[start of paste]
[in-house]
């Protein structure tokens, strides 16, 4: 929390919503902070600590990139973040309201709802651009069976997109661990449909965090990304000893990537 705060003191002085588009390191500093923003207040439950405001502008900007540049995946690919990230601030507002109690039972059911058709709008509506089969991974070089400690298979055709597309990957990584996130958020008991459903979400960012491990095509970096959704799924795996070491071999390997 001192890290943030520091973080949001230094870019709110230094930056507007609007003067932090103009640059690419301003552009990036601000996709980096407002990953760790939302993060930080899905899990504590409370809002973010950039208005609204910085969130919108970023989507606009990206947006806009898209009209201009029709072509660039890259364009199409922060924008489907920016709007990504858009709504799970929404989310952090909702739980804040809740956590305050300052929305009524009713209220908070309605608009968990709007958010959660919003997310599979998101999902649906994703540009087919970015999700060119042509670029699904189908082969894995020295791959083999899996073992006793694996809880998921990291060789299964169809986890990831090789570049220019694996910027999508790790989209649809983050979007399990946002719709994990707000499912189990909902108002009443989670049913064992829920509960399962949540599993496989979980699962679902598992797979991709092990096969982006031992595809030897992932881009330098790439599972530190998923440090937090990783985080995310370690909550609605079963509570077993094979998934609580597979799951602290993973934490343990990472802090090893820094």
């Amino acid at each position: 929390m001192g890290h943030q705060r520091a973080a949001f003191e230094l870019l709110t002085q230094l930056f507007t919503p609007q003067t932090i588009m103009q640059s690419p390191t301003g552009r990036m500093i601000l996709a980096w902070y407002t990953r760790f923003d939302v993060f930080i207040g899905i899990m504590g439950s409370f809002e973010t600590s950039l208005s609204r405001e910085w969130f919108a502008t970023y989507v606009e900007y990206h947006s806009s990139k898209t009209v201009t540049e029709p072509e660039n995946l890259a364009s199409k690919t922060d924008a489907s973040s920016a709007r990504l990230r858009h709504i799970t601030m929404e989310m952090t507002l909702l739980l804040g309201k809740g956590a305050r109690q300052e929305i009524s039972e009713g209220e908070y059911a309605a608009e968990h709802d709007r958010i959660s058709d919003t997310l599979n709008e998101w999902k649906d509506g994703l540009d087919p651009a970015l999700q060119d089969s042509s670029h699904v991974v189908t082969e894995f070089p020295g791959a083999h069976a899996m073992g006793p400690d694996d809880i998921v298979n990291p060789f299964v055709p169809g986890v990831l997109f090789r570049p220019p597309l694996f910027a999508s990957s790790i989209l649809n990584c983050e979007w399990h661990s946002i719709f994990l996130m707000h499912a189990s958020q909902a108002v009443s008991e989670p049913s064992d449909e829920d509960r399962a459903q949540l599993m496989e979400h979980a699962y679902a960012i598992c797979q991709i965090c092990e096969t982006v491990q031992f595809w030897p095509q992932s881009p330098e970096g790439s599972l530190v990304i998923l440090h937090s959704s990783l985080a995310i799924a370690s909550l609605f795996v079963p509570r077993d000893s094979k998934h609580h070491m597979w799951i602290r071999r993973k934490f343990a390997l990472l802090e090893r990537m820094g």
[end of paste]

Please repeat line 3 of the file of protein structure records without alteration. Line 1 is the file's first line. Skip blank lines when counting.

């Amino acid at each position: 929390m001192g890290h943030q705060r520091a973080a949001f003191e230094l870019l709110t002085q230094l930056f507007t919503p609007q003067t932090i588009m103009q640059s690419p390191t301003g552009r990036m500093i601000l996709a980096w902070y407002t990953r760790f923003d939302v993060f930080i207040g899905i899990m504590g439950s409370f809002e973010t600590s950039l208005s609204r405001e910085w969130f919108a502008t970023y989507v606009e900007y990206h947006s806009s990139k898209t009209v201009t540049e029709p072509e660039n995946l890259a364009s199409k690919t922060d924008a489907s973040s920016a709007r990504l990230r858009h709504i799970t601030m929404e989310m952090t507002l909702l739980l804040g309201k809740g956590a305050r109690q300052e929305i009524s039972e009713g209220e908070y059911a309605a608009e968990h709802d709007r958010i959660s058709d919003t997310l599979n709008e998101w999902k649906d509506g994703l540009d087919p651009a970015l999700q060119d089969s042509s670029h699904v991974v189908t082969e894995f070089p020295g791959a083999h069976a899996m073992g006793p400690d694996d809880i998921v298979n990291p060789f299964v055709p169809g986890v990831l997109f090789r570049p220019p597309l694996f910027a999508s990957s790790i989209l649809n990584c983050e979007w399990h661990s946002i719709f994990l996130m707000h499912a189990s958020q909902a108002v009443s008991e989670p049913s064992d449909e829920d509960r399962a459903q949540l599993m496989e979400h979980a699962y679902a960012i598992c797979q991709i965090c092990e096969t982006v491990q031992f595809w030897p095509q992932s881009p330098e970096g790439s599972l530190v990304i998923l440090h937090s959704s990783l985080a995310i799924a370690s909550l609605f795996v079963p509570r077993d000893s094979k998934h609580h070491m597979w799951i602290r071999r993973k934490f343990a390997l990472l802090e090893r990537m820094g």